USS Gridley (DD-380) was the lead ship of the Gridley-class. She was one of four naval vessels named in honor of Charles Vernon Gridley, an officer in the US Navy during the Spanish-American and Civil wars known best today for his participation in the Battle of Manila Bay in 1898.
Gridley was fitted out at Boston Navy Yard in 1936 at the Fore River shipyard and constructed by the Bethlehem Shipbuilding Corporation. She was sponsored by Mrs. Lewis Buddy III, the daughter of Captain Gridley, and was commissioned in June 1937 under the command of Commander Leroy W. Busbey, Jr.
Following a shakedown cruise, Gridley visited Cuba, Puerto Rico and Venezuela before undergoing alterations at the Boston Navy Yard. She then joined Destroyer Division 11, after which she participated in tactical maneuvers off the California coast. After sailing into San Diego on July 13, 1939, Gridley became the flagship for Division 11.
On the morning of the attacks on Pearl Harbor, Gridley was approaching the base when her crew learned of the Japanese attack. Gridley waited until the following day to enter the harbor. She then provided protection against further attacks before providing escort to repair vessels and transports over the next five months.
Gridley met with the Saratoga task force on September 25, 1942. Together, the ships provided escort missions for a variety of non-combatant and combatant ships. After shifting her base of operations to Purvis Bay, she rescued survivors from Helena in Parasco Bay on July 16, 1943. Gridley then teamed with destroyer Maury and provided escort for a number of different vessels.
On July 25, 1943, Gridley assisted six other destroyers with destroying Japanese landing barges in Vella Gulf. Following repairs in San Diego and a brief visit to the Gilbert Islands, she assisted with the bombardment of Makin Island. In January the following year, Gridley played a critical role in the strikes against Wotje and Eniwetok. On June 7, she participated in the invasion of the Marianas.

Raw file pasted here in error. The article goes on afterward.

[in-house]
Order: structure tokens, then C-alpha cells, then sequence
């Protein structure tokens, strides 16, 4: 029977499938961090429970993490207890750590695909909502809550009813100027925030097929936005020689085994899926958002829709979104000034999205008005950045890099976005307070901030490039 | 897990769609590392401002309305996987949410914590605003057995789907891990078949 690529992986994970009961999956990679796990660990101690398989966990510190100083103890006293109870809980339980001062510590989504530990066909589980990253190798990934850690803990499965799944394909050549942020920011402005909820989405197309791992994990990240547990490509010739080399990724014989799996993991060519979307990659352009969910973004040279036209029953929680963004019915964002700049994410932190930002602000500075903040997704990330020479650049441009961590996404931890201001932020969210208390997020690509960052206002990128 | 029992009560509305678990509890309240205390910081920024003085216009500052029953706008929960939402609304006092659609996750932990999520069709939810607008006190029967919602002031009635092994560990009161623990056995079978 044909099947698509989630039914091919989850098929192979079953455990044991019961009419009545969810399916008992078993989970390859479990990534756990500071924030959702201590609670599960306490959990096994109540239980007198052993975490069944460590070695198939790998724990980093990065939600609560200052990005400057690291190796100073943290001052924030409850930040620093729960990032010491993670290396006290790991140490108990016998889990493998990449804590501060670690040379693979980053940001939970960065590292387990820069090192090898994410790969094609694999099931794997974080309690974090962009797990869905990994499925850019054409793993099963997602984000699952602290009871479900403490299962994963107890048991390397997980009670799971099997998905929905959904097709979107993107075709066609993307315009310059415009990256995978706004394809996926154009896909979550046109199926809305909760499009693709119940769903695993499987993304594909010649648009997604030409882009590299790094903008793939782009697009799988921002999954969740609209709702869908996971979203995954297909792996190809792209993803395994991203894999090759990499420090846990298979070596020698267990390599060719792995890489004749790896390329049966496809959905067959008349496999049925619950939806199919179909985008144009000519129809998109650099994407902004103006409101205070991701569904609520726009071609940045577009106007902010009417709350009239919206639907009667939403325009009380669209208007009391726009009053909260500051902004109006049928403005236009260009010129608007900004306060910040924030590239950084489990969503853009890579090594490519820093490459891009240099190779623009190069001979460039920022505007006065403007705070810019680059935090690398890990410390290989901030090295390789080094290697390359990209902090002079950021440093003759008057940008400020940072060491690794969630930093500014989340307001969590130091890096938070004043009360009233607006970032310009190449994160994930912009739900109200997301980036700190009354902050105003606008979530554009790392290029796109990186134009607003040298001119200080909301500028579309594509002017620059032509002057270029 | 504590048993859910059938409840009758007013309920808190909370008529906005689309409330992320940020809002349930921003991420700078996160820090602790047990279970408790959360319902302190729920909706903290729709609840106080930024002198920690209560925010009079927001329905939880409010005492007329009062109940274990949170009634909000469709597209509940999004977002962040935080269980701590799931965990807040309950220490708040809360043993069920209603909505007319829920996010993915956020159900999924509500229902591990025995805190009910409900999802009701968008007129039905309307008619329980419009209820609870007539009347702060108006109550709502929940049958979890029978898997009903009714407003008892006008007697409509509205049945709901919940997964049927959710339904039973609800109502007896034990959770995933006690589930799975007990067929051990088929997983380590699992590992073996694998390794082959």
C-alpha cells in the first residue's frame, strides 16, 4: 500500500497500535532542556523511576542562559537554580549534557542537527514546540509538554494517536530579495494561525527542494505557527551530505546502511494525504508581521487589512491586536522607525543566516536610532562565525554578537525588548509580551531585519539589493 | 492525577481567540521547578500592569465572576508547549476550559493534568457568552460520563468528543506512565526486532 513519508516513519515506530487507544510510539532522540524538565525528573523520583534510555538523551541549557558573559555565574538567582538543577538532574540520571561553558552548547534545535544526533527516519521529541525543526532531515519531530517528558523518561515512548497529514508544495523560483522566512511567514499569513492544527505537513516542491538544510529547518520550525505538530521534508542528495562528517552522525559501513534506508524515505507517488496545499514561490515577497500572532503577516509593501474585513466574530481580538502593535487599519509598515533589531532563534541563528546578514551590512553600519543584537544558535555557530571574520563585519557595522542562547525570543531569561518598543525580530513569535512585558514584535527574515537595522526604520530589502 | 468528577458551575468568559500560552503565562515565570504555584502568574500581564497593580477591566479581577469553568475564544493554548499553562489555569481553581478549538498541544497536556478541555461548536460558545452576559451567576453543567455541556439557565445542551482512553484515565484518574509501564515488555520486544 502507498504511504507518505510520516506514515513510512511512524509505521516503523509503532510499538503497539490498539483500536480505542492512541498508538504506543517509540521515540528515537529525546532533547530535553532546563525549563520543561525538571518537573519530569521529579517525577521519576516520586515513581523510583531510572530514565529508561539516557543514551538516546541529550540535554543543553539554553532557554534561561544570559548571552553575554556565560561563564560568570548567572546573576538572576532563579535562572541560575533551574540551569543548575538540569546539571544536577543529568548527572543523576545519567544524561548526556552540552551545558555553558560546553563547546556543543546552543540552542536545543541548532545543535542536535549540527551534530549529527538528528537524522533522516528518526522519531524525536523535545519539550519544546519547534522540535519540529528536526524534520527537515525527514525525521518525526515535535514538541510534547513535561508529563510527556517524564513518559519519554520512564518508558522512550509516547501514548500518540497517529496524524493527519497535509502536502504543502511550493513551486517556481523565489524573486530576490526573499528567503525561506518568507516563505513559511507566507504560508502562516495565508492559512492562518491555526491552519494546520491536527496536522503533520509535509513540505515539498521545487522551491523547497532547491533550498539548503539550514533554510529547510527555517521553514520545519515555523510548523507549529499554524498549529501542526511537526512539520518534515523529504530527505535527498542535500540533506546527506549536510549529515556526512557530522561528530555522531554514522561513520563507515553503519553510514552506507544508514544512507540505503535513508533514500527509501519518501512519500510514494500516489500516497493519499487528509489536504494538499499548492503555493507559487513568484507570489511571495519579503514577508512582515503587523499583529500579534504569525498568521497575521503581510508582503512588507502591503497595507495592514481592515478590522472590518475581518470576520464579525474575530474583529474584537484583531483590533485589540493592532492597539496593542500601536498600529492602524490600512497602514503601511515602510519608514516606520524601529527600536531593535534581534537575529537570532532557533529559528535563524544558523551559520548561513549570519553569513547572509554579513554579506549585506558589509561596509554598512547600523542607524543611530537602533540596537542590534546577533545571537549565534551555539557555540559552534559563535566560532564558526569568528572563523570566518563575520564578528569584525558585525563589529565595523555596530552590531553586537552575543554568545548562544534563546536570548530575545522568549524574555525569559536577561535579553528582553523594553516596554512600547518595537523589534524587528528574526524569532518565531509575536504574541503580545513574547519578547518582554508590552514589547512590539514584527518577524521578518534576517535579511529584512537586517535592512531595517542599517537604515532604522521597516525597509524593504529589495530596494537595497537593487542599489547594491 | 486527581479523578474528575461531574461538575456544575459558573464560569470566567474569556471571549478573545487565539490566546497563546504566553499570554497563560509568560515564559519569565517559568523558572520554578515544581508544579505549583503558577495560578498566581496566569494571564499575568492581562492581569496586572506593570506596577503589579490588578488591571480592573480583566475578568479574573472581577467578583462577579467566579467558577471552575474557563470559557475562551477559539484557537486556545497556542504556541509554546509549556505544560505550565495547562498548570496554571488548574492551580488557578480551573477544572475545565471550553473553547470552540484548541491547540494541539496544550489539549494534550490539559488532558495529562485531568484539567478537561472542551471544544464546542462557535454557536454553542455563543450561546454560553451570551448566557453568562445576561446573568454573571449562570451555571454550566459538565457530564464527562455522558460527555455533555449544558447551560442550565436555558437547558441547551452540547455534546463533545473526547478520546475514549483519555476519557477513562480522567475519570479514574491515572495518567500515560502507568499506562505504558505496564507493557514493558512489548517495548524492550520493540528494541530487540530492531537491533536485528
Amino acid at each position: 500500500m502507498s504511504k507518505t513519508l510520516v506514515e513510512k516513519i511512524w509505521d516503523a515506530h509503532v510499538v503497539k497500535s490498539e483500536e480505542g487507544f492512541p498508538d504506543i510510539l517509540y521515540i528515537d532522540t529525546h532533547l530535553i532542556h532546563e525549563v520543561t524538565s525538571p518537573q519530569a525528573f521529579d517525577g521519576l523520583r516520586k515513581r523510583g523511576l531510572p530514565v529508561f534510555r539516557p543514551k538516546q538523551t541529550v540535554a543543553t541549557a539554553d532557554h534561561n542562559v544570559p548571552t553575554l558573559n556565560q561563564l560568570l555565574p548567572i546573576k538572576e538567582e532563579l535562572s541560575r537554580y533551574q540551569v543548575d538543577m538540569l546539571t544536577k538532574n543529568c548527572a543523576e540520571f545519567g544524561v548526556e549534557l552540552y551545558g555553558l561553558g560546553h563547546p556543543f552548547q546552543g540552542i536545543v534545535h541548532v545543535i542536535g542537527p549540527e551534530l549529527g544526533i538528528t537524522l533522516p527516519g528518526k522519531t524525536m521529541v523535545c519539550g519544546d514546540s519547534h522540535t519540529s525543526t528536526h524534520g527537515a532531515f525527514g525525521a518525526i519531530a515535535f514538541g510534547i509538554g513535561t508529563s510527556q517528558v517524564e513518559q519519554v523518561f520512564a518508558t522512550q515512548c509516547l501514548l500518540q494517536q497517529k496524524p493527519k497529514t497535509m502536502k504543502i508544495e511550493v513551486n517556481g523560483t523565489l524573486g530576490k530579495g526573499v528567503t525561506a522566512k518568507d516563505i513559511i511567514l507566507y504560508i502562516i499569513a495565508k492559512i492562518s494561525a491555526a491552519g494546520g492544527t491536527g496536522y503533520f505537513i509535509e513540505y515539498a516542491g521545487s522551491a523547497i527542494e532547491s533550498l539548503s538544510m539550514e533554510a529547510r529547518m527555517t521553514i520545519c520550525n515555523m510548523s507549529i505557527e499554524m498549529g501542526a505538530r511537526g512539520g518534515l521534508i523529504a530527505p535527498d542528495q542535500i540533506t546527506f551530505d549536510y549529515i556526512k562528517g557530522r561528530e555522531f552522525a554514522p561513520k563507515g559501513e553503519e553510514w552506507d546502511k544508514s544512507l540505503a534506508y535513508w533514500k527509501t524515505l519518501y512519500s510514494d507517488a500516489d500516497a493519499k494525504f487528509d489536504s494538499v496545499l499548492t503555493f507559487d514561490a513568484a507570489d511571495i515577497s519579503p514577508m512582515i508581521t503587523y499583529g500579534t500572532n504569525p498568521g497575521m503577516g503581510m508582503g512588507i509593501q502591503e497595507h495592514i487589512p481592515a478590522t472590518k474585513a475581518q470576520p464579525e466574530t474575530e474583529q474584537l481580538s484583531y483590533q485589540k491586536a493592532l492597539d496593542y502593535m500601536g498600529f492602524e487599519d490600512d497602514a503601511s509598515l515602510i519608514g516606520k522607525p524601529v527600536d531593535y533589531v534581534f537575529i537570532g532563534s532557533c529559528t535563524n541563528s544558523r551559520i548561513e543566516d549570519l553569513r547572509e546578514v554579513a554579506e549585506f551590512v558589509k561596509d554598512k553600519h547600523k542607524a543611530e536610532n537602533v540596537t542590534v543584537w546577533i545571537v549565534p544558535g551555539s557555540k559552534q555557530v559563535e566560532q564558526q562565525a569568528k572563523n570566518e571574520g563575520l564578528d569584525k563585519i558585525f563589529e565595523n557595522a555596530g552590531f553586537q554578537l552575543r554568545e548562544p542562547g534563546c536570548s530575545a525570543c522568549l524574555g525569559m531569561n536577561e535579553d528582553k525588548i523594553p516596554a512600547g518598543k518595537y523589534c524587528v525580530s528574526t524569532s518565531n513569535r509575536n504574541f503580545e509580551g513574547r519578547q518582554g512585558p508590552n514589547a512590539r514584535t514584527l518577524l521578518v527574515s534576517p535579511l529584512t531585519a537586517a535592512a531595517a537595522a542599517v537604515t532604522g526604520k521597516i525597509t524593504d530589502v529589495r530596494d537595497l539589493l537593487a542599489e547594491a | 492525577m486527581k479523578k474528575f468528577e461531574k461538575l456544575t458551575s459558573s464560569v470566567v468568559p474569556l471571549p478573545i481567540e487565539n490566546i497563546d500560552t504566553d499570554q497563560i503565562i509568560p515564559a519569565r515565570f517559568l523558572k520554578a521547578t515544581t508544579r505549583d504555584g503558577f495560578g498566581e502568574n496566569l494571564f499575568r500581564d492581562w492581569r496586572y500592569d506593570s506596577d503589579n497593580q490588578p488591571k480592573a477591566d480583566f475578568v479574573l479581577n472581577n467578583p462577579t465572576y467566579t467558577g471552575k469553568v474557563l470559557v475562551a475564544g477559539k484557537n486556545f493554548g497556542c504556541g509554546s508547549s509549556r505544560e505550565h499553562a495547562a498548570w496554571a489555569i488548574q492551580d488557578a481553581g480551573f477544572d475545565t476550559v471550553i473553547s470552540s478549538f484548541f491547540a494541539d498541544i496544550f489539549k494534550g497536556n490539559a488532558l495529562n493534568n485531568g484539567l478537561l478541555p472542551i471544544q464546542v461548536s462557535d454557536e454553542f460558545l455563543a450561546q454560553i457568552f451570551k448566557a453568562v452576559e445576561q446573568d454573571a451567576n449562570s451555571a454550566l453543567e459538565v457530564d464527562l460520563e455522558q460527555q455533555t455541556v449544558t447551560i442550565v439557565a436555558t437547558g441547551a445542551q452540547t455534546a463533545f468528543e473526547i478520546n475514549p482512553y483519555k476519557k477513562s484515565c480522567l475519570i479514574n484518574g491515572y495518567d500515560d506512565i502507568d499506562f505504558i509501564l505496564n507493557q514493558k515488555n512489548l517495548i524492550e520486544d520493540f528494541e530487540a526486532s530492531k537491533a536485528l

On June 19 and 20, 1944, Gridley played an essential role in the Battle of the Philippine Sea, protecting aircraft carriers against enemy aircraft. On June 30, 1944, Gridley assisted with the strikes on Guam, Iwo Jima, Ulithi, Yap and the Volcano Islands.
On November 1945, Gridley assisted with the Leyte operation. On February 10, she joined a group of escort carriers as she assisted with Lingayen Gulf landings. She later escorted battleship Mississippi to Pearl Harbor before heading back to New York. Gridley was ultimately sold for scrap in August of 1947. She earned 10 battle stars for her service during World War II.
Asbestos Risk on the USS Gridley (DD-380)
The use of asbestos-containing materials in the construction of marine vessels was required by Congress in the 1930s, after a fire at sea on a cruise ship killed 137 people. Ships like Gridley made use of asbestos frequently in ship's boilers and engine spaces, and to insulate steam pipes in all sections of the ship. The mineral asbestos was known even in ancient times for its fireproofing properties; however, it was also proven to be the main factor in the development of debilitating diseases including asbestos cancer and mesothelioma.
Even with modern medical help, the survival rate of mesothelioma patients is extremely low - but palliative treatments including mesothelioma chemotherapy provide some hope and may lengthen survival time. Those who have been diagnosed with the disease may be interested in obtaining more information about mesothelioma as well as their legal rights. An experienced mesothelioma lawyer is a good resource for that kind of information.
Additional information can also be found in our mesothelioma information kit. It comes complete with legal options, choices for medical treatment and a list of clinical trials all over the U.S. Simply submit the form on this page and we'll mail you the free package.Sources
Gridley. Dictionary of American Naval Fighting Ships. Department of the Navy – Naval Historical Center.
http://www.history.navy.mil/danfs/g8/gridley-ii.htm Retrieved 1 January 2011.